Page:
Rural Municipality, Town and City
Areas of manorial estates became known as rural municipalities during the Swedish reign (1629-1710). Rural municipalities as communal self-government units were formed when serfdom was abolished in the province of Estonia in 1816 and in the province of Livonia in 1819. The borders of rural municipalities coincided with the borders of manorial estates and there were many rural municipalities without an integral territory. Rural municipalities started to take over the responsibilities formerly discharged by squires; however, squires maintained their control over rural municipalities. Only the 1866 Rural Municipalities Act released peasants’ self-government institutions from under supervision of squires.
Throughout the history, 71 settlements have had the city or town rights on the territory of Estonia (counting Uus-Pärnu and Vana-Pärnu as separate settlements). Some of them are little known today. For example, the settlement of Küttejõu located on the south-eastern border of the city of Kiviõli was a separate town in 1945-1954 later to be merged with Kiviõli.
In 1920, there were twelve cities - Haapsalu, Kuressaare, Narva, Paide, Paldiski, Petseri, Pärnu, Tallinn, Tartu, Valga, Viljandi and Võru - and eight towns - Jõgeva, Jõhvi, Kilingi-Nõmme, Narva-Jõesuu, Nõmme, Otepää, Tapa and Türi - in Estonia. The same year, also Antsla, Kunda, Kärdla, Mõisaküla, Põltsamaa and Võõpsu were granted the town rights. The town rights were granted to Kallaste, Mustvee, Sindi and Tõrva in 1921, to Elva and Suure-Jaani in 1923, to Keila in 1925 and to Mustla in 1926. Heated discussions over the position and rights of towns within the local self-government system began already then. In 1926, the Government granted five towns – Nõmme, Põltsamaa, Tapa, Tõrva and Türi – the city rights at the request of their citizens. That left 17 towns the inhabitants of which had not expressed a clear wish to have their towns become cities. Over the following dozen years, however, certain changes took place. Tõrva was granted the city rights in 1927 and Otepää in 1936.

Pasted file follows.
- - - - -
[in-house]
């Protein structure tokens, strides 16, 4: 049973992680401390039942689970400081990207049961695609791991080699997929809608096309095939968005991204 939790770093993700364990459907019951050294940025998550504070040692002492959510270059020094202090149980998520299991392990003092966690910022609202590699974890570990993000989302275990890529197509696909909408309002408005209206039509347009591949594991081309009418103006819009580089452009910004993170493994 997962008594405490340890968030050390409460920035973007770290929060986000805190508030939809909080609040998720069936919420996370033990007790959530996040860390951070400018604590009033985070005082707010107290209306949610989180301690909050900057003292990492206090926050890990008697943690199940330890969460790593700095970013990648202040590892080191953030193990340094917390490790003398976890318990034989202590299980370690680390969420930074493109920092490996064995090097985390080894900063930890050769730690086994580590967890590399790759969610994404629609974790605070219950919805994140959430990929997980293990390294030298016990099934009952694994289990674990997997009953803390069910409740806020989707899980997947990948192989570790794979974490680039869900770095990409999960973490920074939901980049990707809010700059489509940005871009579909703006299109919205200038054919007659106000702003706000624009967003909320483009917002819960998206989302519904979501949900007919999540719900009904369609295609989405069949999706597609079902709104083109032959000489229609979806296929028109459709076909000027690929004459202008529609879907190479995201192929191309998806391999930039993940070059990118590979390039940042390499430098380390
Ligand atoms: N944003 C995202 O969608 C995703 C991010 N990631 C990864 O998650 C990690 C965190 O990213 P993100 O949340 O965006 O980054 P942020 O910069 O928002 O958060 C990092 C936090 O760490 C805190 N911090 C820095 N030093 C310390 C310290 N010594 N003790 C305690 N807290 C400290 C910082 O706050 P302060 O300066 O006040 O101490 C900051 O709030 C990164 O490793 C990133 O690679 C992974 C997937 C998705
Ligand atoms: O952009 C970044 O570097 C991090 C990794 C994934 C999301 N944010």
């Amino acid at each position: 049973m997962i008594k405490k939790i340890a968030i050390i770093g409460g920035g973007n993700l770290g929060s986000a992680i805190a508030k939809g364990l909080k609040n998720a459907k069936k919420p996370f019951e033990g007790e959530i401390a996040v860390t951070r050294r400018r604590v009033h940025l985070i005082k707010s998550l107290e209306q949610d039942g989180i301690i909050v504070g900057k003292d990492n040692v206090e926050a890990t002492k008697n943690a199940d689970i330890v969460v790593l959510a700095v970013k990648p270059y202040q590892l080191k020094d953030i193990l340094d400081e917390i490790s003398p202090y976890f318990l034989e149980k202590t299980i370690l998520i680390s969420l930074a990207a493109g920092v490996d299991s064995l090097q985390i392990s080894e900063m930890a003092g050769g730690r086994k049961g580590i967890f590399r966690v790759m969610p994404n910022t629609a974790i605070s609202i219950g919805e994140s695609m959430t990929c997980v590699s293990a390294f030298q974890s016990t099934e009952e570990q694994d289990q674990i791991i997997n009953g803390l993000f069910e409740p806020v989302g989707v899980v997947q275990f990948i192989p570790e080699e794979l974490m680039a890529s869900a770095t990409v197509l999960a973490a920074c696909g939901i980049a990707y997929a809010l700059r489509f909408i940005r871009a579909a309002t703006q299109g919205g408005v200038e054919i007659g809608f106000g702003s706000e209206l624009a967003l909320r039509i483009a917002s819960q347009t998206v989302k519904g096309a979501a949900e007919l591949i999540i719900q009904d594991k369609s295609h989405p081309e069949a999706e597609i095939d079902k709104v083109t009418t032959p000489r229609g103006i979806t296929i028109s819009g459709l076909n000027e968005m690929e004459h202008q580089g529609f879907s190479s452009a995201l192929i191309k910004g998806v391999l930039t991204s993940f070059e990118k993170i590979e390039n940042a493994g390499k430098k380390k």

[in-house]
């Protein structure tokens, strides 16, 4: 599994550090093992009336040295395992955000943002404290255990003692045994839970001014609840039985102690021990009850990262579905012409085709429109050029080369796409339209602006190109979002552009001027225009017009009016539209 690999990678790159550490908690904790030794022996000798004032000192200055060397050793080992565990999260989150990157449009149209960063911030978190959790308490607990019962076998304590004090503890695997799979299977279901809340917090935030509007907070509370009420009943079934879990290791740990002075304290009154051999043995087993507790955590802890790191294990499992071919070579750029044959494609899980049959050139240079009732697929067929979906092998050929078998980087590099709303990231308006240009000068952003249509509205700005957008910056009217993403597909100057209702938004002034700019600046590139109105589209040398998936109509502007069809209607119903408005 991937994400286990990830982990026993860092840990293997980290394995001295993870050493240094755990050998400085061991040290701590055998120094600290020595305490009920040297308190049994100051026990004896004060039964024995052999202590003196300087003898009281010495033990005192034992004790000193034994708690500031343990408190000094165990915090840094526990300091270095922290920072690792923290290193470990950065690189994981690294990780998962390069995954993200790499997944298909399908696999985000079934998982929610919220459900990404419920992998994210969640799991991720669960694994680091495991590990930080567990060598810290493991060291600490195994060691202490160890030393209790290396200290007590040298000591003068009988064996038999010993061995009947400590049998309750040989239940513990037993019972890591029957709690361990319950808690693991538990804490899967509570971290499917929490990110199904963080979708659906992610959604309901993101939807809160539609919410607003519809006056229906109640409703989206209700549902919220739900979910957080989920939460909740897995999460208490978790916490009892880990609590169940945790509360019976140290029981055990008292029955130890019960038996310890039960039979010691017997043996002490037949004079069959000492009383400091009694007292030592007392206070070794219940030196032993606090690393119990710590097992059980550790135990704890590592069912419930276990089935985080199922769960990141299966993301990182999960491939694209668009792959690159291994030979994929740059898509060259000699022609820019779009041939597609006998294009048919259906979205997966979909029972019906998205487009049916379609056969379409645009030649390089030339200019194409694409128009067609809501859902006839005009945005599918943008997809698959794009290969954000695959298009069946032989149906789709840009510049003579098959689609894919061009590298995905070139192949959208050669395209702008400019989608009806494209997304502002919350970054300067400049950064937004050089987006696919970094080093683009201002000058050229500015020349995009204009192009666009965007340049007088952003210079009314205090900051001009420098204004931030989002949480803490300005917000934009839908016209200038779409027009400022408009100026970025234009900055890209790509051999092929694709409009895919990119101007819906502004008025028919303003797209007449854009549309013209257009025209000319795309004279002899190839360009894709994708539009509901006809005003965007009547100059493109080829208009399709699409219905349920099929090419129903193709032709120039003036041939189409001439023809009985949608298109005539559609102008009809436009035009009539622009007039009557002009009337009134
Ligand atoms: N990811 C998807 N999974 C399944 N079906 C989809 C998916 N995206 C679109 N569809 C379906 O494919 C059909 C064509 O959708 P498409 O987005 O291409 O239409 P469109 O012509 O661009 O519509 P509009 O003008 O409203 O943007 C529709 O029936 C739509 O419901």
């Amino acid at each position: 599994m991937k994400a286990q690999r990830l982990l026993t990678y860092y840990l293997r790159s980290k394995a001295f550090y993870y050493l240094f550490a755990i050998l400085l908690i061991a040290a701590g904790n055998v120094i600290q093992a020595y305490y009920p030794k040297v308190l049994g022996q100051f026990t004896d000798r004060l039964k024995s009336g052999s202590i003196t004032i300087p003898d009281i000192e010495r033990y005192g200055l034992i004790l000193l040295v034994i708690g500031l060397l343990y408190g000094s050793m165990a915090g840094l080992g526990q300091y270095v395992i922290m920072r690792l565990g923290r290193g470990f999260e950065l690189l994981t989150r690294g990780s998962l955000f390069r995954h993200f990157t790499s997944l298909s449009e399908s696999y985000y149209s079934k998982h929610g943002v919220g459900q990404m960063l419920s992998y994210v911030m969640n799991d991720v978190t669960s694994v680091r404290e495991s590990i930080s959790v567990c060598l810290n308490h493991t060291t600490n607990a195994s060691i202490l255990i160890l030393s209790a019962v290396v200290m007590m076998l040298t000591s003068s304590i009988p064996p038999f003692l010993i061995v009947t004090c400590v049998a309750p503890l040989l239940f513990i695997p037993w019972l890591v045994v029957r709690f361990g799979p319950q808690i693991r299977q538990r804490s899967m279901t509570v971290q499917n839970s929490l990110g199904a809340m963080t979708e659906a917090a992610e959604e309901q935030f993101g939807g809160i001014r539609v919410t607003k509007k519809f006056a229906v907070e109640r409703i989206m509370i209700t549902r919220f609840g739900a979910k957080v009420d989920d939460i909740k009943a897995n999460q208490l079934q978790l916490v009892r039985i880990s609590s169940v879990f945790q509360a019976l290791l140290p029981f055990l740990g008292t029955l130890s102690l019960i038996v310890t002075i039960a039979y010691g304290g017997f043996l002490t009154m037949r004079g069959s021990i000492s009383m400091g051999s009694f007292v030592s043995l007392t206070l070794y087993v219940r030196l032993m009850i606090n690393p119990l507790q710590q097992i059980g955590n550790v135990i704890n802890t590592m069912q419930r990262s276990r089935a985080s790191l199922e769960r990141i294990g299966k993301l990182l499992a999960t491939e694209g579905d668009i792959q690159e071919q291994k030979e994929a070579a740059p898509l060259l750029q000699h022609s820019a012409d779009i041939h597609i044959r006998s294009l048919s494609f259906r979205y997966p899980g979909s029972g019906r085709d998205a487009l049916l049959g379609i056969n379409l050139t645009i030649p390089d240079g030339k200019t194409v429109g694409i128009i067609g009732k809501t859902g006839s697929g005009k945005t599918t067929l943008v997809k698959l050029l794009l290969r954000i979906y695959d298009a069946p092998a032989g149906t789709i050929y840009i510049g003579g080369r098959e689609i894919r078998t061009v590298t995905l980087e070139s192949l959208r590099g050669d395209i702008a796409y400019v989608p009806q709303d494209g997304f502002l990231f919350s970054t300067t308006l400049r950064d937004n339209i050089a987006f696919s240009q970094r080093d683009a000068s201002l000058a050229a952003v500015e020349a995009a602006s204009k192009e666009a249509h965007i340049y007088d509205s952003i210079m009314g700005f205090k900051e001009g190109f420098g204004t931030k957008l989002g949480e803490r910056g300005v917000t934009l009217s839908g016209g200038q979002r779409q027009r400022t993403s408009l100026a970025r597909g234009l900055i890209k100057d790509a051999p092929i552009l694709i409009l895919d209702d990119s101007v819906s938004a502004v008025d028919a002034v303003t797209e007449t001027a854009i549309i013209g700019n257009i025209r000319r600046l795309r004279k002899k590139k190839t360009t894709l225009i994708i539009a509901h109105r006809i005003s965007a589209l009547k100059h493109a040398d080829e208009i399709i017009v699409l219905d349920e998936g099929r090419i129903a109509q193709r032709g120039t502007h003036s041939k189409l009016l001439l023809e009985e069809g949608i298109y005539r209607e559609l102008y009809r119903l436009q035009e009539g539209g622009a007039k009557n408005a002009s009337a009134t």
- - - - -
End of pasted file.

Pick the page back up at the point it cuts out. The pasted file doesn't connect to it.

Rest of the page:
At the board meeting of the Association of Estonian Cities on 26 April 1934, the issue of granting towns the city rights was discussed and a conclusion was reached that “uniformity with cities in terms of both governance and supervision” would be better “so it was decided to ask the Government to grant viable towns the city rights while others would be merged with rural municipalities while effecting the reform of rural local governments.”